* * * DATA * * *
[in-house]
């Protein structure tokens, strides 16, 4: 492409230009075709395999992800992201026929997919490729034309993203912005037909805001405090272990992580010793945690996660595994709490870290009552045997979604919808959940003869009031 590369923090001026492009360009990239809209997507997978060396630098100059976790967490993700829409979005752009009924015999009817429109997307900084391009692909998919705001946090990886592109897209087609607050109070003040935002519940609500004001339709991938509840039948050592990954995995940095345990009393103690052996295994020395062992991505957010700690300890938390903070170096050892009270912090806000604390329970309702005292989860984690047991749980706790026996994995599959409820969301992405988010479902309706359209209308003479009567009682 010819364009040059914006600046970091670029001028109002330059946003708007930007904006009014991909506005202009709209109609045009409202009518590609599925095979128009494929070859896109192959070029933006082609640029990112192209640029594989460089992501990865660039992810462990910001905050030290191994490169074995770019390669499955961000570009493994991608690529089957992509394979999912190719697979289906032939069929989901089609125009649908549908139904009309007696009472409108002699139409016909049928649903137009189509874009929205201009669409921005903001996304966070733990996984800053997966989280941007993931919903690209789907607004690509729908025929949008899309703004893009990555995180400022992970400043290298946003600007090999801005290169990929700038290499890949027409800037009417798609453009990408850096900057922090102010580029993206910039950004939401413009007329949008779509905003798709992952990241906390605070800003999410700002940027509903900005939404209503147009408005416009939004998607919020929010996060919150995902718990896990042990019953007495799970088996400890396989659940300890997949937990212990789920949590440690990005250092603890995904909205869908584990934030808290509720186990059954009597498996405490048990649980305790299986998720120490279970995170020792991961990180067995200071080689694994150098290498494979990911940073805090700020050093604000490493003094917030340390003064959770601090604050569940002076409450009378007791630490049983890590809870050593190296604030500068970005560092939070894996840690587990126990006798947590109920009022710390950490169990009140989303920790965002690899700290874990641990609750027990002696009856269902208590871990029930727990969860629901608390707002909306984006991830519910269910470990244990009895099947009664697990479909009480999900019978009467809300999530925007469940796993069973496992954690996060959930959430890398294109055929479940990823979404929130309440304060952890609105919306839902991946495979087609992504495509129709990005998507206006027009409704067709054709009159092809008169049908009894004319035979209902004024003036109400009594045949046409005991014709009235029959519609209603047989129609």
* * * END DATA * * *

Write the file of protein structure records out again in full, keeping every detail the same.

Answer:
[in-house]
């Protein structure tokens, strides 16, 4: 492409230009075709395999992800992201026929997919490729034309993203912005037909805001405090272990992580010793945690996660595994709490870290009552045997979604919808959940003869009031 590369923090001026492009360009990239809209997507997978060396630098100059976790967490993700829409979005752009009924015999009817429109997307900084391009692909998919705001946090990886592109897209087609607050109070003040935002519940609500004001339709991938509840039948050592990954995995940095345990009393103690052996295994020395062992991505957010700690300890938390903070170096050892009270912090806000604390329970309702005292989860984690047991749980706790026996994995599959409820969301992405988010479902309706359209209308003479009567009682 010819364009040059914006600046970091670029001028109002330059946003708007930007904006009014991909506005202009709209109609045009409202009518590609599925095979128009494929070859896109192959070029933006082609640029990112192209640029594989460089992501990865660039992810462990910001905050030290191994490169074995770019390669499955961000570009493994991608690529089957992509394979999912190719697979289906032939069929989901089609125009649908549908139904009309007696009472409108002699139409016909049928649903137009189509874009929205201009669409921005903001996304966070733990996984800053997966989280941007993931919903690209789907607004690509729908025929949008899309703004893009990555995180400022992970400043290298946003600007090999801005290169990929700038290499890949027409800037009417798609453009990408850096900057922090102010580029993206910039950004939401413009007329949008779509905003798709992952990241906390605070800003999410700002940027509903900005939404209503147009408005416009939004998607919020929010996060919150995902718990896990042990019953007495799970088996400890396989659940300890997949937990212990789920949590440690990005250092603890995904909205869908584990934030808290509720186990059954009597498996405490048990649980305790299986998720120490279970995170020792991961990180067995200071080689694994150098290498494979990911940073805090700020050093604000490493003094917030340390003064959770601090604050569940002076409450009378007791630490049983890590809870050593190296604030500068970005560092939070894996840690587990126990006798947590109920009022710390950490169990009140989303920790965002690899700290874990641990609750027990002696009856269902208590871990029930727990969860629901608390707002909306984006991830519910269910470990244990009895099947009664697990479909009480999900019978009467809300999530925007469940796993069973496992954690996060959930959430890398294109055929479940990823979404929130309440304060952890609105919306839902991946495979087609992504495509129709990005998507206006027009409704067709054709009159092809008169049908009894004319035979209902004024003036109400009594045949046409005991014709009235029959519609209603047989129609």